Expected price rise not likely

There is downward pricing pressure on the value of New Zealand's rock lobsters (pictured) because...
There is downward pricing pressure on the value of New Zealand's rock lobsters (pictured) because of an easing in the Chinese economy. Photo from Niwa.
Crayfishers playing a waiting game in the hope demand from China will help prices rise to last year's levels may be waiting a long time.

That is the word from the country's biggest live lobster (crayfish) exporter, the Fiordland Lobster Co, based in Te Anau.

Some crayfishers have told the Otago Daily Times they are being offered $60 a kg for their catch, so have decided to wait in the hope the price rises later in the year to the $80 they were getting last year.

Three years ago, it peaked at more than $100 a kg.

Fiordland Lobster sales and marketing general manager David Prendergast said business had generally been "a lot harder" this year.

"The key thing is that the [Chinese] economy is showing signs of a slowdown and therefore the discretionary income in China to spend on high-value items may be cut back in all sectors, and obviously that will affect the demand for live lobster."

Mr Prendergast said the company was selling the same amount of lobster as in previous years but there was "a little more pressure" on pricing because of the Chinese slowdown.

Lobster is traded in United States dollars and Mr Prendergast said the high level of the New Zealand dollar against the greenback was another factor affecting returns for crayfishers this year.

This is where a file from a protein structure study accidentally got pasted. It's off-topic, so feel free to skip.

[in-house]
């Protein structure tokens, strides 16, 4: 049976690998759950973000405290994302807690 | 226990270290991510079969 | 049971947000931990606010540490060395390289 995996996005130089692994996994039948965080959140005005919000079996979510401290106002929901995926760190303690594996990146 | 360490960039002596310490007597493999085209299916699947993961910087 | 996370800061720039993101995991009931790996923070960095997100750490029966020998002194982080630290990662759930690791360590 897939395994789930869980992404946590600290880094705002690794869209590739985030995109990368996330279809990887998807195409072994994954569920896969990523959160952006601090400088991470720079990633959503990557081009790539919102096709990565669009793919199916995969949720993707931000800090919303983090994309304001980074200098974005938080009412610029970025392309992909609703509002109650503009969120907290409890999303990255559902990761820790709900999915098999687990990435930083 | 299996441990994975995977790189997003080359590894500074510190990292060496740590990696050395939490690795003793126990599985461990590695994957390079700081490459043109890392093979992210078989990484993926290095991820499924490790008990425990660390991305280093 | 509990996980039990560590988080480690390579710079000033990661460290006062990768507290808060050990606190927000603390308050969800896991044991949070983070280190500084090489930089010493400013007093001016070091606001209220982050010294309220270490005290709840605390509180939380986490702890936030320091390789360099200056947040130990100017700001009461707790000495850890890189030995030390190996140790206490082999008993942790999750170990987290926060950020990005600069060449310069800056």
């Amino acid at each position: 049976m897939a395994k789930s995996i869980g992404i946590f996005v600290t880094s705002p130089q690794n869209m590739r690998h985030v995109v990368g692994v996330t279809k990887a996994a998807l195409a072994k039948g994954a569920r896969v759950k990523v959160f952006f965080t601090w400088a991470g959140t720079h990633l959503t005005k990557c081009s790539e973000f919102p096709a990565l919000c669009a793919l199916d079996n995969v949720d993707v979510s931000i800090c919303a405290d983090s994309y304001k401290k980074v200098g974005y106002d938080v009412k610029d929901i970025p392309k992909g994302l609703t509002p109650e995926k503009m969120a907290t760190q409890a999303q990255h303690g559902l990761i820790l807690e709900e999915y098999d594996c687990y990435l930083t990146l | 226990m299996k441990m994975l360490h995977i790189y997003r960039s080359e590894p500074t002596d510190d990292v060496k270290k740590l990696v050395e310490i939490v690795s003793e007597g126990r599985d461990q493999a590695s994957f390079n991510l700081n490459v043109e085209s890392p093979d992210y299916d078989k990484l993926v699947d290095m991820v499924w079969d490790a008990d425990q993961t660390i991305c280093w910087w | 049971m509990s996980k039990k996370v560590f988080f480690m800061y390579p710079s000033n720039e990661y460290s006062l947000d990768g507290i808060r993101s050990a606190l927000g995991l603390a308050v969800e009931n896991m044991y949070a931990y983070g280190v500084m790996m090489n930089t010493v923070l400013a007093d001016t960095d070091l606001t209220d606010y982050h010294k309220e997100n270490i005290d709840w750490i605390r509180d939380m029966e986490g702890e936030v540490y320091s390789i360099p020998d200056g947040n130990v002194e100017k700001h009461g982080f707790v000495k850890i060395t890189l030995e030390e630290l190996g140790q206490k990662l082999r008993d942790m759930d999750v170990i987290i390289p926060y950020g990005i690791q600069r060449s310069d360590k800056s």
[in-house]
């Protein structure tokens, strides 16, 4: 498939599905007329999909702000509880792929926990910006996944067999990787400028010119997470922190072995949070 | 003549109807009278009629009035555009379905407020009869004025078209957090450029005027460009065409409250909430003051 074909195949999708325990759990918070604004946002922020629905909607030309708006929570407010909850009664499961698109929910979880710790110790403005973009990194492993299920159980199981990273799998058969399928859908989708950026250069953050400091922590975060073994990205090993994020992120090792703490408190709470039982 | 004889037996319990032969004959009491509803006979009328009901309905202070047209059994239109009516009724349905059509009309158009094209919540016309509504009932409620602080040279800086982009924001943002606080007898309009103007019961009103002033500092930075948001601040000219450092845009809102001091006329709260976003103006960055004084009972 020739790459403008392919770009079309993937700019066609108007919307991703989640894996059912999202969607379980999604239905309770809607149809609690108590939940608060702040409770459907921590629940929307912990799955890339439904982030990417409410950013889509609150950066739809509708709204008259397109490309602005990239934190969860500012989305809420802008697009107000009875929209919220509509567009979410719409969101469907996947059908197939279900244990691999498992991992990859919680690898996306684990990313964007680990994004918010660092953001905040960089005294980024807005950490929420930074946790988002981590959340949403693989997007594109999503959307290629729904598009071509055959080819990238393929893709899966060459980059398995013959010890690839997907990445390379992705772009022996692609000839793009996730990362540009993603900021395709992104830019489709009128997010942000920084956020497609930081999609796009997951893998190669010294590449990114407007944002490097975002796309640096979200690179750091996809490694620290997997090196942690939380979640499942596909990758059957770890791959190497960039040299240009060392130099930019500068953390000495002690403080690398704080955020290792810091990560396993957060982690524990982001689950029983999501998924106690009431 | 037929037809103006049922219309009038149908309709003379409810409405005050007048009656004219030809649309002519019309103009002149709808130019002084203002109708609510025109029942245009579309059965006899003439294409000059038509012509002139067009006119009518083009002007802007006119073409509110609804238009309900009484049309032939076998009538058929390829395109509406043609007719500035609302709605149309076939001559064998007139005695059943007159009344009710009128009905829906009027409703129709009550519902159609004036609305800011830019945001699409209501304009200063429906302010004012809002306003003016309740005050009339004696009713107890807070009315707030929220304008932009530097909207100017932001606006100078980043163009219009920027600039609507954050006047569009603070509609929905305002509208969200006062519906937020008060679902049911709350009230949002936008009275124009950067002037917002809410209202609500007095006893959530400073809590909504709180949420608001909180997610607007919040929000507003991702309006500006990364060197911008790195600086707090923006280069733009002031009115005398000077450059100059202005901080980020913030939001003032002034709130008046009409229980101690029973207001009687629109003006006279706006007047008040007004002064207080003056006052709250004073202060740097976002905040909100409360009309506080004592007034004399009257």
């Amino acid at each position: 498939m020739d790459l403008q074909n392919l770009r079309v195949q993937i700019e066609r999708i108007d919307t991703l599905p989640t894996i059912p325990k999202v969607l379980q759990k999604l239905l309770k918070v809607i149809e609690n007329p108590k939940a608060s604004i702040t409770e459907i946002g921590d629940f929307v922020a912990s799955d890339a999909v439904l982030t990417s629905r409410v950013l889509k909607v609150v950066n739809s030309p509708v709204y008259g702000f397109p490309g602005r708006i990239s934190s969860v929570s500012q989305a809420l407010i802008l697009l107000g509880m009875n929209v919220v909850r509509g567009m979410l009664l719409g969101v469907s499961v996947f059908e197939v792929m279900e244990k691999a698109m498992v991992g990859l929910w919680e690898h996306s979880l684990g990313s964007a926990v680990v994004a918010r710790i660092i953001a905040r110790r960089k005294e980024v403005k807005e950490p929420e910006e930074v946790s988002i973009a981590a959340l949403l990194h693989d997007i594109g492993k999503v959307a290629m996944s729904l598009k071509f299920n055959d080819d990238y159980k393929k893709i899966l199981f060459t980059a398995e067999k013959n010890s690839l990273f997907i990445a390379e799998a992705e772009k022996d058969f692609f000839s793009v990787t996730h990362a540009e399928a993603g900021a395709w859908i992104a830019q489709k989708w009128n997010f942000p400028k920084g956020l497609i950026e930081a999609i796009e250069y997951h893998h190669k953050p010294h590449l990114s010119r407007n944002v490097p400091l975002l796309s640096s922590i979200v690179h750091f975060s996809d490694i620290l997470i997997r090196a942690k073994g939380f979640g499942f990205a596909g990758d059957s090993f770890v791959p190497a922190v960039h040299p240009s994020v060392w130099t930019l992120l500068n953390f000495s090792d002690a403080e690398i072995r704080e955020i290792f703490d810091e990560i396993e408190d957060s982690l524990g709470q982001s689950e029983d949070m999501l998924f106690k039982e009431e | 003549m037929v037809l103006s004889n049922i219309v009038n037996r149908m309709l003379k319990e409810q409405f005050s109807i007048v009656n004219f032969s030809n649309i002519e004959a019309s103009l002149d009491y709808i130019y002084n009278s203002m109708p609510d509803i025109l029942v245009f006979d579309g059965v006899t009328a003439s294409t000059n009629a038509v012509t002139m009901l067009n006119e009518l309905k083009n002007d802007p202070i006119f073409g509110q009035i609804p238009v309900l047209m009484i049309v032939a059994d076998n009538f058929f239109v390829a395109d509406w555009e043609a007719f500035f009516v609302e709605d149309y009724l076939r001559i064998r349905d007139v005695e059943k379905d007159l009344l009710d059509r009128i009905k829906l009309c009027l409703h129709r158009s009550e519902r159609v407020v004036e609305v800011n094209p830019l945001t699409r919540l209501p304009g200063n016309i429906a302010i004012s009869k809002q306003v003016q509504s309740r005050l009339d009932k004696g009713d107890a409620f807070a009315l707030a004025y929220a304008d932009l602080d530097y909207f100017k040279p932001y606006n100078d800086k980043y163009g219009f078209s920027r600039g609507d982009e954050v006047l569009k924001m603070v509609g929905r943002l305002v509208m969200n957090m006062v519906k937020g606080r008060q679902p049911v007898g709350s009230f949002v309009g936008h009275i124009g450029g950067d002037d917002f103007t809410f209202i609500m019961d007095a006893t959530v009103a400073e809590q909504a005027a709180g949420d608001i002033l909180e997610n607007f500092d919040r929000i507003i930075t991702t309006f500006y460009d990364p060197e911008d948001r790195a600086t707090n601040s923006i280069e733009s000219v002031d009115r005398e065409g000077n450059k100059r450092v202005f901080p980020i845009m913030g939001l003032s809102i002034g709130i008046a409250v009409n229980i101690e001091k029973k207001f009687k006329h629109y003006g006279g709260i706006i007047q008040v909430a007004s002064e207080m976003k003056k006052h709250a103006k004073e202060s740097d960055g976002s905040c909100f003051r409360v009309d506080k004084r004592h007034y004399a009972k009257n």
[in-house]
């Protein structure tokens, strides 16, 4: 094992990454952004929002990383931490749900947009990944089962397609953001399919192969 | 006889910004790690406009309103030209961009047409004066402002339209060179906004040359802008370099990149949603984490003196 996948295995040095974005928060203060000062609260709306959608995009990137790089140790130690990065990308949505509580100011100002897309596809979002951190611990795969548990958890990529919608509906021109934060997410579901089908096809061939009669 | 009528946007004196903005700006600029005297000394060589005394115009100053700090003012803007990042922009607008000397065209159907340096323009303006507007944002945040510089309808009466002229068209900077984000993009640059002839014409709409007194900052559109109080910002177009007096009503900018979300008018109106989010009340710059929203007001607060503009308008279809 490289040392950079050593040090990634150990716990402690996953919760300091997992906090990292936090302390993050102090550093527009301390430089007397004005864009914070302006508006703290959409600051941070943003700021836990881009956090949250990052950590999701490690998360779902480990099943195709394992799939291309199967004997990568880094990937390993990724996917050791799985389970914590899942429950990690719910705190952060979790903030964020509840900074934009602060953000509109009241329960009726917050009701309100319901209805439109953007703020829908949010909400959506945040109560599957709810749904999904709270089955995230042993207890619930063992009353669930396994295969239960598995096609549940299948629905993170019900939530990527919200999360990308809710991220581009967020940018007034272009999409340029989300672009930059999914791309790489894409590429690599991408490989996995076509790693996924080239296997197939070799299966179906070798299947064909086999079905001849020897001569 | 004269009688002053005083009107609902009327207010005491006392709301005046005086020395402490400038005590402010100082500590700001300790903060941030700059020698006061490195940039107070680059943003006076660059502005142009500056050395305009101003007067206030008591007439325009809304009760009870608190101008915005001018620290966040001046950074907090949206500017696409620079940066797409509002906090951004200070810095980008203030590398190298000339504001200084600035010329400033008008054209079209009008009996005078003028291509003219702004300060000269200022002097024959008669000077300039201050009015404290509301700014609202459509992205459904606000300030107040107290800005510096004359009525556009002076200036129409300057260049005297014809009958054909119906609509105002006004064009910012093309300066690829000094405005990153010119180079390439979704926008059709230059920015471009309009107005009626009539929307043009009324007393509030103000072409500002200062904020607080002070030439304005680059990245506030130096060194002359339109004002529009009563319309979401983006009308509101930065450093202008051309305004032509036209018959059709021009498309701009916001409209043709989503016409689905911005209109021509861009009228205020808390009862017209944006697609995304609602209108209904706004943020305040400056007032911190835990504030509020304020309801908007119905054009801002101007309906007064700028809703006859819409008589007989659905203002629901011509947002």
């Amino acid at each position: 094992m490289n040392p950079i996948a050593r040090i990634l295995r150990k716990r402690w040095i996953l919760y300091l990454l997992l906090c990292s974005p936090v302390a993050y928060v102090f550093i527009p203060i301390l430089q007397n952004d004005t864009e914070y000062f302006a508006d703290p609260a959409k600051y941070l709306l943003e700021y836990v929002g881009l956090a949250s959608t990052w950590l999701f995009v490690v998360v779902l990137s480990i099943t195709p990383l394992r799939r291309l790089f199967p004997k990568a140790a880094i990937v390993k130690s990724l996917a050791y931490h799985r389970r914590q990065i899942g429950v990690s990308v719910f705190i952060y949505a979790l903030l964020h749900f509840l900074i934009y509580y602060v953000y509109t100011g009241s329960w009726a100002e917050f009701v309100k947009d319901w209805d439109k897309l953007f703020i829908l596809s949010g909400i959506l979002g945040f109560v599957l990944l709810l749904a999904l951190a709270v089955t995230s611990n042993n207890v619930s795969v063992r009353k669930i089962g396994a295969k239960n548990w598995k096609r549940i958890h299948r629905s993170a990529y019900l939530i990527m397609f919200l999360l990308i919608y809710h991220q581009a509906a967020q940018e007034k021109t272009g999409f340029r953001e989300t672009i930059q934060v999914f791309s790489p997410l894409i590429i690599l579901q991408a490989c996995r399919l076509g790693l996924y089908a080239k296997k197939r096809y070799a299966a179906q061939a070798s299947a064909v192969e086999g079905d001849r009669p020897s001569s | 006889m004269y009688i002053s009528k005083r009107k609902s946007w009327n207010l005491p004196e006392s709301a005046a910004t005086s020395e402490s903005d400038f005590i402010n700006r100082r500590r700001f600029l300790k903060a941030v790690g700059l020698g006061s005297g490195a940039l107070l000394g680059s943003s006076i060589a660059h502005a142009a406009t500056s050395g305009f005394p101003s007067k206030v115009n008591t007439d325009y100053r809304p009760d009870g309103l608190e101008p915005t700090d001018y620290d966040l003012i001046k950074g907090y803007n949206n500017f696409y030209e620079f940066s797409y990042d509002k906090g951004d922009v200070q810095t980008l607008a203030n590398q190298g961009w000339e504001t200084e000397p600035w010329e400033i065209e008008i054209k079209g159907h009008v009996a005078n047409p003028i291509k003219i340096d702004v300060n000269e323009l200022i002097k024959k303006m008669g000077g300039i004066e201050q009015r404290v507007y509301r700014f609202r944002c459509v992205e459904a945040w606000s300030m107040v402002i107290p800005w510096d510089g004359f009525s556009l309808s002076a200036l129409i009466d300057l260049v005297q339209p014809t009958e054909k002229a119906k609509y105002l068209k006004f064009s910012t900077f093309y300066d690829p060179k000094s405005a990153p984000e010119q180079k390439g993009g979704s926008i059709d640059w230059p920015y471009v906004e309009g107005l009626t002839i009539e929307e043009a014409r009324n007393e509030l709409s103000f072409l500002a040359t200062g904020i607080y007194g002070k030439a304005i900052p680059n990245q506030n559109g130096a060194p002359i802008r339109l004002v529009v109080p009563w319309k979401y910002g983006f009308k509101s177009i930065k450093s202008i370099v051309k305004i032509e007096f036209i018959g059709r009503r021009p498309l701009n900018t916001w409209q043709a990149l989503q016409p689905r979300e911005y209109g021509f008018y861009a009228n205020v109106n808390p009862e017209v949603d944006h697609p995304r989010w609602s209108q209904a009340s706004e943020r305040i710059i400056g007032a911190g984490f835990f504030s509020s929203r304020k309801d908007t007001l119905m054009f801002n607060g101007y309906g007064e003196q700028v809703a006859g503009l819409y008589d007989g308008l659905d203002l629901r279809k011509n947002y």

Mr Prendergast said he could accept crayfishers who were paying $50 a kg to lease quota were keen for something about the $80 a kg mark.

"But, realistically, are they going to get $80 later on?

"There is a world slowdown and that world slowdown is affecting China.""People's discretionary income is tucked away and therefore they become a bit more conservative.

"If they [crayfishers] are all sitting around waiting for $80 they could be waiting for a while."

Chairman of the crayfish management committee for much of the South Island, Malcolm Lawson, said the "rule of thumb" for crayfishers who leased quota at, for example $50 a kg, was that they needed a $20 margin to make crayfishing worth their while.

His committee did not get involved with the commercial aspects of the industry and was mostly concerned with ensuring there were good stocks of crayfish, which there were.

That, Mr Lawson said, allowed fishers to pick and choose when they caught their quota.

"Instead of having to aim to go out every day to fill their quotas they are actually fishing to the markets.

"The fishers stop and start as the market prices and demand dictate. And that is one thing about having an abundant fishery. It provides the opportunity for them to do that."

Mr Lawson said it was generally acknowledged every 1c change in the exchange rate represented a $1 a kg change in the return to crayfishers.

Mr Prendergast said October was traditionally "the worst month" in the annual marketing cycle for lobster after strong demand in September in the lead-up to Chinese National Day on October 1 and prior to demand created by Christmas and particularly the Chinese New Year.


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